Management Rules During Constant Crisis
In the past you wondered when the next crisis would hit. You don’t wonder that today.
Crisis-mode used to mean canceling appointments, working late, drinking too much coffee, and eating pizza late at night. You assumed you would get enough rest and head back to the gym when the crisis passed. That assumption will kill you today.
5 Management rules during constant crisis:
#1. Crisis-mode will continue for the foreseeable future.
You live in constant turbulence, persistent disruptions, and seductive distraction.
The things you could neglect during past crisis you can’t neglect today because in the past you neglected things with the assumption that the crisis would pass.
It’s not just COVID. Technology obliterates old rules. Expectations shift and collide like drifting icebergs.
#2. Confront reality.
The thing that concerns me most about leaders today is the decisions they’re making that are based on assumptions that aren’t true anymore.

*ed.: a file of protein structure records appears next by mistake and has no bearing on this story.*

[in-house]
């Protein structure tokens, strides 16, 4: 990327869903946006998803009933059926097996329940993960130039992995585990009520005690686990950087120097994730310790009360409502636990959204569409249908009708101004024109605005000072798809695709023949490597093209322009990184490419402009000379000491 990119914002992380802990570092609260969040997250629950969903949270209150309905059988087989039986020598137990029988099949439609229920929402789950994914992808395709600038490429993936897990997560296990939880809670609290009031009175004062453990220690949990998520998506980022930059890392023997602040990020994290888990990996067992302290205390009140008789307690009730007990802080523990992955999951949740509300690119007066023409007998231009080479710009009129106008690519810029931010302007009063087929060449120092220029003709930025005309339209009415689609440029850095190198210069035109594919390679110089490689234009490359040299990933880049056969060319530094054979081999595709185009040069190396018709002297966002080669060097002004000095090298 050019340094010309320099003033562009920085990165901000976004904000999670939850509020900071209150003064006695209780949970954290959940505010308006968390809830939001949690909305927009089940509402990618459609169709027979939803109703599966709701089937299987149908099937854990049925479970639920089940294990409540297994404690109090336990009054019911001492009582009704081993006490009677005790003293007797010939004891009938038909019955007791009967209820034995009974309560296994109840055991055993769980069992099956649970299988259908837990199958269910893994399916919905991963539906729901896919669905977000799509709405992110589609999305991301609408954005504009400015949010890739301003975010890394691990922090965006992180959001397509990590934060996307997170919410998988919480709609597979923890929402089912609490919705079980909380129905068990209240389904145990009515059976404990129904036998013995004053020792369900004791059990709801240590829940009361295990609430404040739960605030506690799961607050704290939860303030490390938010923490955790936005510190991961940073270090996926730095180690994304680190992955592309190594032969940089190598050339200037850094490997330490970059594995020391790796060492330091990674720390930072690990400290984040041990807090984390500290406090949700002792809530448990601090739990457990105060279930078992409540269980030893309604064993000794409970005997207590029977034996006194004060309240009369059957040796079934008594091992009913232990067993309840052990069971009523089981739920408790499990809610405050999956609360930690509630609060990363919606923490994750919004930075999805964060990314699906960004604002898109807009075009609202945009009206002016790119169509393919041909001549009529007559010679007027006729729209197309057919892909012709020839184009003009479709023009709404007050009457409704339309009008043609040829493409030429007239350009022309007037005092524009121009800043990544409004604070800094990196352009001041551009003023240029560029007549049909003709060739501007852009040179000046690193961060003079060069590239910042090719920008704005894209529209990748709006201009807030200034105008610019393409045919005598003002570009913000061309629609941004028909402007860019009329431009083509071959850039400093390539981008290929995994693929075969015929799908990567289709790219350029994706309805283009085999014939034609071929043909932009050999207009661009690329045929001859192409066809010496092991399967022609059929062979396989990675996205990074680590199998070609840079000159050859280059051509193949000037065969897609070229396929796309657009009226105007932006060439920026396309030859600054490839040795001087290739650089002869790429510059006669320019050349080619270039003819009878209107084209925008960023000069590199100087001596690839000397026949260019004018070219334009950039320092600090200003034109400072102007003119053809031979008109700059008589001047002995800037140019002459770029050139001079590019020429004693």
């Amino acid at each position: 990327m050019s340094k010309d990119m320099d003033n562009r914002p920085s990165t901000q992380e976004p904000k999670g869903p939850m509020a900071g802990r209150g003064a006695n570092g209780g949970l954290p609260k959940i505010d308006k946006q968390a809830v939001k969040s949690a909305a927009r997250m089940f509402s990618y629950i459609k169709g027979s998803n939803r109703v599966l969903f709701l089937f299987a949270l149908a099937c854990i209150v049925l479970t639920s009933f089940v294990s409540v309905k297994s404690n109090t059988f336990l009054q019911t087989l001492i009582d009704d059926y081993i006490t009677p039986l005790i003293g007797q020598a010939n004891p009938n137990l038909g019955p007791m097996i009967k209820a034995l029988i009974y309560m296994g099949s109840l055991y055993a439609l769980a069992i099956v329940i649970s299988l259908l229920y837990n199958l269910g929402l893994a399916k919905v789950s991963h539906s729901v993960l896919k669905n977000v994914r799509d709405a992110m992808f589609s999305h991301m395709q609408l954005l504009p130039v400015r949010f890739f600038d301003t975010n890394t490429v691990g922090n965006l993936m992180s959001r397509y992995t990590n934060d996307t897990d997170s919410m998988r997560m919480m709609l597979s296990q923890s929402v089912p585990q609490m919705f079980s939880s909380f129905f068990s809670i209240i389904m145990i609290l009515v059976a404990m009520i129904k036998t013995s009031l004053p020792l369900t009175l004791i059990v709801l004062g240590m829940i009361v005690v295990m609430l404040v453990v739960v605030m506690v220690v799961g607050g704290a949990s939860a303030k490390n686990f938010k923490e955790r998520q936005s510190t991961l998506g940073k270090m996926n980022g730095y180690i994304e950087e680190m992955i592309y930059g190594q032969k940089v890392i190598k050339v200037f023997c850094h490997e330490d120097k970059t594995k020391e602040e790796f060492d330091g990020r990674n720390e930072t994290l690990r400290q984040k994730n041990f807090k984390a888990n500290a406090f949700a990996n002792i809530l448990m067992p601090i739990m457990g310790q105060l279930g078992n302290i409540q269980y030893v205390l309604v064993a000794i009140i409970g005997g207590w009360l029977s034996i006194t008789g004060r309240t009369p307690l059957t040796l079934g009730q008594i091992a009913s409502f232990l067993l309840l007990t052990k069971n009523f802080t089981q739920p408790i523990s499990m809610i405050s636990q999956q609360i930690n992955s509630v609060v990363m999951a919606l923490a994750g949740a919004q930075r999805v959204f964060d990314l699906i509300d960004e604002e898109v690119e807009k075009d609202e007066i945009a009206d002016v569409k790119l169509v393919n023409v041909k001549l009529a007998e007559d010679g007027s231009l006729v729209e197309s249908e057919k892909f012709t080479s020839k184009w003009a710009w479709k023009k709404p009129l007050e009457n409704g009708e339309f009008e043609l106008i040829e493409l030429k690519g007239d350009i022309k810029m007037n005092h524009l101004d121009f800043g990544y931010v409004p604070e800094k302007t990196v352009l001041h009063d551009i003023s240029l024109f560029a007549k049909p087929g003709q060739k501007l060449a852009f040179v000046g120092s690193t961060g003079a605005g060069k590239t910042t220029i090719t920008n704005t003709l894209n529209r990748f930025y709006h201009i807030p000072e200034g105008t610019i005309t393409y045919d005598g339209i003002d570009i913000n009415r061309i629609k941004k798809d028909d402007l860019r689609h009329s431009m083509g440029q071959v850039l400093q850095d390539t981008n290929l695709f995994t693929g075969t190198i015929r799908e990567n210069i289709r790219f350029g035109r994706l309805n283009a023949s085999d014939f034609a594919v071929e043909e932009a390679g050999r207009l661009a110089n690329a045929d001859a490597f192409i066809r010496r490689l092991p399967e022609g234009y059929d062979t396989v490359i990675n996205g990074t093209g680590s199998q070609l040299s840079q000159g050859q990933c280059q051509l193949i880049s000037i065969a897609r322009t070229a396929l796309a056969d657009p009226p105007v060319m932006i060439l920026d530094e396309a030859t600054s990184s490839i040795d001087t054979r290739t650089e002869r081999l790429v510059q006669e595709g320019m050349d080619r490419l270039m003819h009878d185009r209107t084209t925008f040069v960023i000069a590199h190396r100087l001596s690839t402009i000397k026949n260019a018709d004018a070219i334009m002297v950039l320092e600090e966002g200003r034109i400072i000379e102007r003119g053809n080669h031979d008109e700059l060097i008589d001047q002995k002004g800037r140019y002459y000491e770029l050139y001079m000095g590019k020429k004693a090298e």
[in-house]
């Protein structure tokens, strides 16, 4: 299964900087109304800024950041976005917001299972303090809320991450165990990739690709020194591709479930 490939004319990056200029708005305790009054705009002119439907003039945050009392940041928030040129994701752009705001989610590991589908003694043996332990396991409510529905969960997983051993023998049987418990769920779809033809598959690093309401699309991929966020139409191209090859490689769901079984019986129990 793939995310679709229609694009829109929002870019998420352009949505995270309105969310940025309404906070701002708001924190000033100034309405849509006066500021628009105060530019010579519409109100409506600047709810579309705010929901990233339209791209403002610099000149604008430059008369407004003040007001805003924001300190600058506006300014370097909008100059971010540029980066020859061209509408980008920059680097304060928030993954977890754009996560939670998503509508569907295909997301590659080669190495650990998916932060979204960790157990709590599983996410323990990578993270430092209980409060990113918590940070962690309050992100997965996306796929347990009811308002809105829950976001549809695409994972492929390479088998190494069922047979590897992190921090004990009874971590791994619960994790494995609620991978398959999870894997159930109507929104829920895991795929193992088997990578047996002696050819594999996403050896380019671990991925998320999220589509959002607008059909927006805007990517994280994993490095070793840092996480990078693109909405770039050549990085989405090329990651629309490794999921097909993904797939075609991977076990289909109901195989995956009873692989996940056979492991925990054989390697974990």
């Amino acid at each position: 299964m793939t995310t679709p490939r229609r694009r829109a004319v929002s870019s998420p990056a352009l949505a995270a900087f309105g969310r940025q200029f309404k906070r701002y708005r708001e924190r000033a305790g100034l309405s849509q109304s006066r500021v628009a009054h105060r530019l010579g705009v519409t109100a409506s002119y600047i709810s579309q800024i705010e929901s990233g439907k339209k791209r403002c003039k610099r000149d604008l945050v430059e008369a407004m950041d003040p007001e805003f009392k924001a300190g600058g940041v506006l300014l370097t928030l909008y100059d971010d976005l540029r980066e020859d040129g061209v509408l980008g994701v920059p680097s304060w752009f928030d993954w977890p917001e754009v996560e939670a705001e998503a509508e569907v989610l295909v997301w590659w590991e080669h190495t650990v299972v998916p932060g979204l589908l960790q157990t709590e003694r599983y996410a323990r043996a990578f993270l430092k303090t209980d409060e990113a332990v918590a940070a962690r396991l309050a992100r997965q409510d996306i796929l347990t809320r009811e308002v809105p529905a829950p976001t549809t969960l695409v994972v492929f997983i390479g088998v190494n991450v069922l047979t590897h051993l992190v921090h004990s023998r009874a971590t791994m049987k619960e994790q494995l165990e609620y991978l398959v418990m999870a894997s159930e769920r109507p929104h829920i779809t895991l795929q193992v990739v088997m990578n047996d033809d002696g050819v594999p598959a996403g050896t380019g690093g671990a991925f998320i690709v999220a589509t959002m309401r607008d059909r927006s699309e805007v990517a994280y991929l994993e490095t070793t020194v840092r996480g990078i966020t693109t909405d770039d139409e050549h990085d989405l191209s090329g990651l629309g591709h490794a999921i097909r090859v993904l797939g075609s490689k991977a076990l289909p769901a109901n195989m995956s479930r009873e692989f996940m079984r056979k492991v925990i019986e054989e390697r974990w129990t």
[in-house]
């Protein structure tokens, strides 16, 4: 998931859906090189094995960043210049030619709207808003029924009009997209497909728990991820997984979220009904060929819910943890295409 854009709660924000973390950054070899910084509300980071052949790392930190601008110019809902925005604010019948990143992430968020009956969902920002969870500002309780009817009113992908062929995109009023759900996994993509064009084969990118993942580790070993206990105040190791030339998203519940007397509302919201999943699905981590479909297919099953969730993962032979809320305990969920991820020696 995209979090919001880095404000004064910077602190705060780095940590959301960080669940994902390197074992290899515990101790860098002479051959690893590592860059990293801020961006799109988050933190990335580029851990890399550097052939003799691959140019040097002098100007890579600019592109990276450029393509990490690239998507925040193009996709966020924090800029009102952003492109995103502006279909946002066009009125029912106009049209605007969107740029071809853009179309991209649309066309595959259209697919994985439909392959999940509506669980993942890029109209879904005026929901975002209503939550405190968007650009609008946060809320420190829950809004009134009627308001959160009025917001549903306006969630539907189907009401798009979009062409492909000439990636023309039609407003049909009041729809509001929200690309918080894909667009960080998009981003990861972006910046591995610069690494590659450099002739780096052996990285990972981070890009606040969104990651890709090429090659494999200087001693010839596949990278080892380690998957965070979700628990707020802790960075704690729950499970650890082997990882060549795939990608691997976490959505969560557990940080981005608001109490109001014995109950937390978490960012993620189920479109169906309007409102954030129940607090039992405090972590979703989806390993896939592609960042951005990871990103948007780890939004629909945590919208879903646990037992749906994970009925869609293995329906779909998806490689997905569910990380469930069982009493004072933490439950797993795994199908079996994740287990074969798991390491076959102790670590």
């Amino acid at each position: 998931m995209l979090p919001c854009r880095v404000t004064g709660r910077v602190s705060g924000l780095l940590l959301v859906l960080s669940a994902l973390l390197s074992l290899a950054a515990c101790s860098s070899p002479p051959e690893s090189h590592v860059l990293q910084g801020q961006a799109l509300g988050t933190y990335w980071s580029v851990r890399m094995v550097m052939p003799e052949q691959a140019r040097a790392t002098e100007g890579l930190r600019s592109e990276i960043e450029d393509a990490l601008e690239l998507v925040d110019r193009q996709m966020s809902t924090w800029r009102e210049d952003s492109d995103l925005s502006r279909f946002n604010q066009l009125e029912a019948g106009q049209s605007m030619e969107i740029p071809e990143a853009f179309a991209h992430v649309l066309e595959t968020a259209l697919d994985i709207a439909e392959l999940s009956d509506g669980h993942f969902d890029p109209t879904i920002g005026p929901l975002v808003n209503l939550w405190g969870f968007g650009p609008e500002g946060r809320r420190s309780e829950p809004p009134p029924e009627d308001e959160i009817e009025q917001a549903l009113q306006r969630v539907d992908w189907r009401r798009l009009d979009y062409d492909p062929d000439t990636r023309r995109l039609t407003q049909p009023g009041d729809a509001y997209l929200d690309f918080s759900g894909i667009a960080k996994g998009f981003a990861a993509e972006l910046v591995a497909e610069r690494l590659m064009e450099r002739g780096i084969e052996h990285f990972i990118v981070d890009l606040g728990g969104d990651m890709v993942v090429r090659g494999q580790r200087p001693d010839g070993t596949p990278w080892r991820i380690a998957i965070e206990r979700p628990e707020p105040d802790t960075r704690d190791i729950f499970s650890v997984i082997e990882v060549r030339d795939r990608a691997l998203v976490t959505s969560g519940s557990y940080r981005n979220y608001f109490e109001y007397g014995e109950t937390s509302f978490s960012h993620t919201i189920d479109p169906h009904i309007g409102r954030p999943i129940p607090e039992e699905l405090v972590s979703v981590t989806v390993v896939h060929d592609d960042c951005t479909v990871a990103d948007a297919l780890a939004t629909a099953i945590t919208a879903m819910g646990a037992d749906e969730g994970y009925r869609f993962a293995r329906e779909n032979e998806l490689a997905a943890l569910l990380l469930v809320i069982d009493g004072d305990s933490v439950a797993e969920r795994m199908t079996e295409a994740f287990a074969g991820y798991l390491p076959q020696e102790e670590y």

The assumption that turbulence is going away is deadly. In the past, crisis-mode meant you focused on solving the crisis.
Stop using crisis-mode as an excuse to neglect self-care and self-development.
You won’t get by if all you do is try to get by.
#3. Make back-to-back meetings illegal.
If a meeting is typically one hour, make it 50 minutes. If it’s 30 minutes, make it 20. My experience shows that a little margin between meetings elevates energy and increases efficiency.
#4. Focus on high-return activities.
Stop pouring energy into low return activities. Your team would love to hear you say, “This isn’t working. What else might we try.”
#5. Time off isn’t the answer.
You need time off, but it’s more important to learn new rules for work.
“When the way you’re living and leading isn’t working, all the time off in the world won’t fix it.” Carey Nieuwhof
Tip: Don’t make every new challenge a crisis.
What new management rules might you suggest?